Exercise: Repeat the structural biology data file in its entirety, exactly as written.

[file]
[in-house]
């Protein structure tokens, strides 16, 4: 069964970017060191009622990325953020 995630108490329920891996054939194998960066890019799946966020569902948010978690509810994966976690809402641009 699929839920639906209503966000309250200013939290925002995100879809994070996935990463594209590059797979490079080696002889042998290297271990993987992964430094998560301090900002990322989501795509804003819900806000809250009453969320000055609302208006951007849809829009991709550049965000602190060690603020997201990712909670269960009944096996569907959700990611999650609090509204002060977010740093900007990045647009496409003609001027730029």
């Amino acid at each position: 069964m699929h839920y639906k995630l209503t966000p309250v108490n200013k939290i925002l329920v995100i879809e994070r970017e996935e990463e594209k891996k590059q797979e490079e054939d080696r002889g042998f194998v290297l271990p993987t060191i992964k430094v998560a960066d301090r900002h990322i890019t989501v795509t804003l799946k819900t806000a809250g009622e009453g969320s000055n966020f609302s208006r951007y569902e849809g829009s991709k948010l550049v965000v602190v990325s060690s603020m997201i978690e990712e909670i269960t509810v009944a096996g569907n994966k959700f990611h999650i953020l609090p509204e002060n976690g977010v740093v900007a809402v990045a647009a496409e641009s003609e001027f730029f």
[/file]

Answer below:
[in-house]
């Protein structure tokens, strides 16, 4: 069964970017060191009622990325953020 995630108490329920891996054939194998960066890019799946966020569902948010978690509810994966976690809402641009 699929839920639906209503966000309250200013939290925002995100879809994070996935990463594209590059797979490079080696002889042998290297271990993987992964430094998560301090900002990322989501795509804003819900806000809250009453969320000055609302208006951007849809829009991709550049965000602190060690603020997201990712909670269960009944096996569907959700990611999650609090509204002060977010740093900007990045647009496409003609001027730029």
């Amino acid at each position: 069964m699929h839920y639906k995630l209503t966000p309250v108490n200013k939290i925002l329920v995100i879809e994070r970017e996935e990463e594209k891996k590059q797979e490079e054939d080696r002889g042998f194998v290297l271990p993987t060191i992964k430094v998560a960066d301090r900002h990322i890019t989501v795509t804003l799946k819900t806000a809250g009622e009453g969320s000055n966020f609302s208006r951007y569902e849809g829009s991709k948010l550049v965000v602190v990325s060690s603020m997201i978690e990712e909670i269960t509810v009944a096996g569907n994966k959700f990611h999650i953020l609090p509204e002060n976690g977010v740093v900007a809402v990045a647009a496409e641009s003609e001027f730029f």